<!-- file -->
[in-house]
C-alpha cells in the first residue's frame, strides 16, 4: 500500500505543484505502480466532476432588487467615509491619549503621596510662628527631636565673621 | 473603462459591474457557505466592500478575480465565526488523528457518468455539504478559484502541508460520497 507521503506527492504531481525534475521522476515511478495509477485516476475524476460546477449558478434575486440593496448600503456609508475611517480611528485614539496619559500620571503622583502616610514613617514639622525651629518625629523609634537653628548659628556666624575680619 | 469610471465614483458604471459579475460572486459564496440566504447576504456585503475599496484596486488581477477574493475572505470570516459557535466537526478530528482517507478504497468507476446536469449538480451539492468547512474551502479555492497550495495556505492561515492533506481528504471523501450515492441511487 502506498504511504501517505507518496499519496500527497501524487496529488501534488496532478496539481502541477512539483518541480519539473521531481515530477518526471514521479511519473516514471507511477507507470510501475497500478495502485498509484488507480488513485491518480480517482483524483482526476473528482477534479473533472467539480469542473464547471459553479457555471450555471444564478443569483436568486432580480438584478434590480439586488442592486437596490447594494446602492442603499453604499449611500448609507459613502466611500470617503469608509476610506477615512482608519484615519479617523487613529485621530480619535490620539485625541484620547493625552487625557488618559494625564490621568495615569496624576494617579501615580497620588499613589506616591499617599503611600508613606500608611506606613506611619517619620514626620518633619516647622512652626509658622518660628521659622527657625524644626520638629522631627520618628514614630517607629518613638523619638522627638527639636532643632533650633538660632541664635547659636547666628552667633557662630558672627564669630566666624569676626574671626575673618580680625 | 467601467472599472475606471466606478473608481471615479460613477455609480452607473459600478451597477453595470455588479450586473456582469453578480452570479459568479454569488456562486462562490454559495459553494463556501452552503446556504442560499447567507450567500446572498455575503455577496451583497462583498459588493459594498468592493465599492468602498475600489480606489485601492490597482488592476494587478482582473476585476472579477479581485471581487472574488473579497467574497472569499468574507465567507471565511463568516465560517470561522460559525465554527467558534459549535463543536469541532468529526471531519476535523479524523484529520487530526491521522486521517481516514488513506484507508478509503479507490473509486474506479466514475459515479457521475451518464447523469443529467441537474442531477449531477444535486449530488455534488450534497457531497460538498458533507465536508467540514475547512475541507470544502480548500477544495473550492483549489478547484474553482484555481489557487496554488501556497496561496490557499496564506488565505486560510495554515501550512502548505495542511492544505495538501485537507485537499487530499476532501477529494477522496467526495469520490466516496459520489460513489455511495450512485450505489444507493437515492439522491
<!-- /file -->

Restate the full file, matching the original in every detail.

[in-house]
C-alpha cells in the first residue's frame, strides 16, 4: 500500500505543484505502480466532476432588487467615509491619549503621596510662628527631636565673621 | 473603462459591474457557505466592500478575480465565526488523528457518468455539504478559484502541508460520497 507521503506527492504531481525534475521522476515511478495509477485516476475524476460546477449558478434575486440593496448600503456609508475611517480611528485614539496619559500620571503622583502616610514613617514639622525651629518625629523609634537653628548659628556666624575680619 | 469610471465614483458604471459579475460572486459564496440566504447576504456585503475599496484596486488581477477574493475572505470570516459557535466537526478530528482517507478504497468507476446536469449538480451539492468547512474551502479555492497550495495556505492561515492533506481528504471523501450515492441511487 502506498504511504501517505507518496499519496500527497501524487496529488501534488496532478496539481502541477512539483518541480519539473521531481515530477518526471514521479511519473516514471507511477507507470510501475497500478495502485498509484488507480488513485491518480480517482483524483482526476473528482477534479473533472467539480469542473464547471459553479457555471450555471444564478443569483436568486432580480438584478434590480439586488442592486437596490447594494446602492442603499453604499449611500448609507459613502466611500470617503469608509476610506477615512482608519484615519479617523487613529485621530480619535490620539485625541484620547493625552487625557488618559494625564490621568495615569496624576494617579501615580497620588499613589506616591499617599503611600508613606500608611506606613506611619517619620514626620518633619516647622512652626509658622518660628521659622527657625524644626520638629522631627520618628514614630517607629518613638523619638522627638527639636532643632533650633538660632541664635547659636547666628552667633557662630558672627564669630566666624569676626574671626575673618580680625 | 467601467472599472475606471466606478473608481471615479460613477455609480452607473459600478451597477453595470455588479450586473456582469453578480452570479459568479454569488456562486462562490454559495459553494463556501452552503446556504442560499447567507450567500446572498455575503455577496451583497462583498459588493459594498468592493465599492468602498475600489480606489485601492490597482488592476494587478482582473476585476472579477479581485471581487472574488473579497467574497472569499468574507465567507471565511463568516465560517470561522460559525465554527467558534459549535463543536469541532468529526471531519476535523479524523484529520487530526491521522486521517481516514488513506484507508478509503479507490473509486474506479466514475459515479457521475451518464447523469443529467441537474442531477449531477444535486449530488455534488450534497457531497460538498458533507465536508467540514475547512475541507470544502480548500477544495473550492483549489478547484474553482484555481489557487496554488501556497496561496490557499496564506488565505486560510495554515501550512502548505495542511492544505495538501485537507485537499487530499476532501477529494477522496467526495469520490466516496459520489460513489455511495450512485450505489444507493437515492439522491